Residency is a time to learn through immersive experience, to develop independence, and to formulate a vision for your own path as a child neurologist. The program at WashU provides all of these elements: a busy clinical service of diverse and complex patients through the age spectrum, daily teaching from experts across the field of neurology, opportunities to teach medical students and fellow residents, and the chance to join research projects. Friendships I formed with my co-residents through call nights, shared holiday dinners, and outings in and around St. Louis have lasted well beyond my time at WashU, and faculty mentors have become not only colleagues, but friends. I am particularly grateful for the opportunity during my 5th year to travel to Myanmar with Dr. Mar to join her research project and to teach in Yangon Children’s Hospital, and for the mentors in both pediatric and adult neurology who helped me to develop my interests in neuromuscular diseases and neurogenetics.

Alex Fay MD,PhD, Assistant Professor of Neurology, UCSF

My name is Alexa Craig and I am the first graduate (2012) of the unaccredited Neonatal Neurology fellowship program at Washington University/St. Louis Children’s Hospital. I did my Child Neurology training at the University of Washington/Seattle Children’s Hospital. When I left St. Louis to come home to Maine to build a Neonatal Neurology Program, everyone in St. Louis wondered if my NICU even had electricity. All jokes, aside, the fantastic training and mentorship I received from my fellowship year in St. Louis was the key to success in all aspects of my career. Coming from a program as highly regarded at the WashU program allowed me to be viewed as an authority in my field and opened doors for program building and research. I am now employed 50% for clinical neonatal neurology and cerebral palsy and 50% for research with active studies ongoing to try to decrease health care disparities for newborns delivered in rural community hospitals. I have become a regional expert in neonatal neurology and have had a KL2 career development award and several loan repayment program awards. I truly believe that all this evolved from the fabulous training I received from the WashU Pediatric Neurology Department.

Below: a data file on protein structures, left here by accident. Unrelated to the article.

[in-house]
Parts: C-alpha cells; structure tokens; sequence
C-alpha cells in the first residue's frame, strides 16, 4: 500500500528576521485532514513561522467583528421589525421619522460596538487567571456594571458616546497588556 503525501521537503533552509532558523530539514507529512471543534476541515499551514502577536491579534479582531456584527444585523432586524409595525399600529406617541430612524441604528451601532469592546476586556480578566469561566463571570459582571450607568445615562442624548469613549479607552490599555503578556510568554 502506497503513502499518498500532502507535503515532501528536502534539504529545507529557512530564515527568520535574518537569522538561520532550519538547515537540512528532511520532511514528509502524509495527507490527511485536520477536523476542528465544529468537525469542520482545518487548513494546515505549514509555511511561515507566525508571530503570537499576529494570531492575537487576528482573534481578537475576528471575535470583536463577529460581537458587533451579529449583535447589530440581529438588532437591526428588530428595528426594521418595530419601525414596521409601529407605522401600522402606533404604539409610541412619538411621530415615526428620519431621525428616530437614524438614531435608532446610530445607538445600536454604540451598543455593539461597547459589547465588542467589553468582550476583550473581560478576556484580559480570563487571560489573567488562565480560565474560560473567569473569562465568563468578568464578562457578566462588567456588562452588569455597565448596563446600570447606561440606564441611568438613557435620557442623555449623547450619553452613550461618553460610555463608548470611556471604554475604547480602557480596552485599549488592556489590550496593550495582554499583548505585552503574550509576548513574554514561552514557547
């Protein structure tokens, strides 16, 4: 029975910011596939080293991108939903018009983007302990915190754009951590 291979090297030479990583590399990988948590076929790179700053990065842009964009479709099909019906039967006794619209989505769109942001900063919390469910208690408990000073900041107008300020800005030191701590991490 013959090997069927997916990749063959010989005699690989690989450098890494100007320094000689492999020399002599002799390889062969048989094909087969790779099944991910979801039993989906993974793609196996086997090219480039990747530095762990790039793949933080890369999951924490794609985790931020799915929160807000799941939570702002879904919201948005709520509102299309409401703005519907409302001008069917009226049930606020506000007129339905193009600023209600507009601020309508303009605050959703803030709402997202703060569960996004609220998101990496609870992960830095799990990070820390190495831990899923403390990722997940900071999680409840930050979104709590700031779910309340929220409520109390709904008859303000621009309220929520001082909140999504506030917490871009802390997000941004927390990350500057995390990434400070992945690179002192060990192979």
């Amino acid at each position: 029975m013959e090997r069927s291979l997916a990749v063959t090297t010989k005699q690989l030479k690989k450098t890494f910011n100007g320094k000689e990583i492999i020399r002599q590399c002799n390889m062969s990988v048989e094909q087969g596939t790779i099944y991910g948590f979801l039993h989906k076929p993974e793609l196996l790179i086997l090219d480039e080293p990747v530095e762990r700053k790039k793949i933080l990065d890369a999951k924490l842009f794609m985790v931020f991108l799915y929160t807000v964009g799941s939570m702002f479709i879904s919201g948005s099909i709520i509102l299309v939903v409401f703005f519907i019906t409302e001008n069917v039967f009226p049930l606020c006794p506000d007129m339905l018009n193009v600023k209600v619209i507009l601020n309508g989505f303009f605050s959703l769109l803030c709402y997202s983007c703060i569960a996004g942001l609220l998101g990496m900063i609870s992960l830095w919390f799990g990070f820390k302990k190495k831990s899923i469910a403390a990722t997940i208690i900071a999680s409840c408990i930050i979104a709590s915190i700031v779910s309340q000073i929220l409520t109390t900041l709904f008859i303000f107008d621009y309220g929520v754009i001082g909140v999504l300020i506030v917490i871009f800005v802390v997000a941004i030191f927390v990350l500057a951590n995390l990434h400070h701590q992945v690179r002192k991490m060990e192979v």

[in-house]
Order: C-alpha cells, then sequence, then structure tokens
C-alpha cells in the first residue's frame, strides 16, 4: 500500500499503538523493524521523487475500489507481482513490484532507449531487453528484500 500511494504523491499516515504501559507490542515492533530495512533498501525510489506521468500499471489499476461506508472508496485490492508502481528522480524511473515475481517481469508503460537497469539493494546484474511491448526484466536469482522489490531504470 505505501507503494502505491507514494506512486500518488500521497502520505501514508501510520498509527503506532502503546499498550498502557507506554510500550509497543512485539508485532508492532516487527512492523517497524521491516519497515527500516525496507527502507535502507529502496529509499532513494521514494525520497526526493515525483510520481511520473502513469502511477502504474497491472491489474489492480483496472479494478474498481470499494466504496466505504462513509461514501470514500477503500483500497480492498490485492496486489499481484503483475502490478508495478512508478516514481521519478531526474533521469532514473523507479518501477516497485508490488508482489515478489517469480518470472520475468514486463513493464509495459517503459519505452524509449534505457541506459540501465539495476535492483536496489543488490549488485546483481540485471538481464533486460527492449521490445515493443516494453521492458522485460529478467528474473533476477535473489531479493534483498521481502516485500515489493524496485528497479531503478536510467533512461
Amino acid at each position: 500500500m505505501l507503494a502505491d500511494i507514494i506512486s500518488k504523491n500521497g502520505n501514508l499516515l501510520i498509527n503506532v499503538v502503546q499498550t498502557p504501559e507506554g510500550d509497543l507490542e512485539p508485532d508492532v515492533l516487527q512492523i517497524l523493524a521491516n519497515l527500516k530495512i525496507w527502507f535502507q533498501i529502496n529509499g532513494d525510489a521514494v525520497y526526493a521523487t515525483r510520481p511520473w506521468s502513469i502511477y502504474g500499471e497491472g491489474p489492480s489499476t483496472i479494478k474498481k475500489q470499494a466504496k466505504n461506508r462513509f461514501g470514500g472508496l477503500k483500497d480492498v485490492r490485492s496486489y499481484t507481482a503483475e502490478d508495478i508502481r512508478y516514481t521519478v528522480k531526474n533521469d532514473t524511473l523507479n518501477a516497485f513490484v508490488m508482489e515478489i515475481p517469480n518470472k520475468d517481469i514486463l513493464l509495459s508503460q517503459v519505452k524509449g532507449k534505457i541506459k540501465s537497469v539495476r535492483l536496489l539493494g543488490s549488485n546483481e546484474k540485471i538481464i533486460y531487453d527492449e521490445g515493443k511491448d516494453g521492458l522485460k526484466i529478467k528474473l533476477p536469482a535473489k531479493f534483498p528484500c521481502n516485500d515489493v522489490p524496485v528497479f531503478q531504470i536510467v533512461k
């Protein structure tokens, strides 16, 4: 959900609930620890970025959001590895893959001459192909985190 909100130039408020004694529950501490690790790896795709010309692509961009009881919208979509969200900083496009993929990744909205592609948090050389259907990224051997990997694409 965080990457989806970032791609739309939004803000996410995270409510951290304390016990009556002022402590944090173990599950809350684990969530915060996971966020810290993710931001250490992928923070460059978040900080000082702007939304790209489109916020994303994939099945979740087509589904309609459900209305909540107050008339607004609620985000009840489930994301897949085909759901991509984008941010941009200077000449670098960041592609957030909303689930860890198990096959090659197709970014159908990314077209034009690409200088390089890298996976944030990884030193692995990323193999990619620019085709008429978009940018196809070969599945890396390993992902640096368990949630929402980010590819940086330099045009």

Alexa K. Craig, MD MSc MS
Neonatal and Pediatric Neurology
Assistant Professor of Pediatrics
Tufts University School of Medicine

I was lucky enough to find WashU through another alumnus of the pediatric neurology program. He fondly recalled his collegial relationships with faculty and strongly encouraged me to apply because of the breadth of the faculty expertise. I am certainly glad I listened to his advice! Clinical rotations prepared me for a broad variety of situations. I honed my ability to interpret research–particularly as it relates to caring for patients, which has always been my primary passion. While the rigor of the training is undisputed, what I value most about my experience at WashU is that I was challenged to grow in a *supportive* environment. I know I can still always reach out to my old mentors if I ever need it (and I certainly have) I will always be grateful for my WashU “family.”

Kit Meddles, MD, Rocky Mountain Pediatric Neurology & Sleep Medicine

Pediatric Neurology residency training program graduates (’93 to present)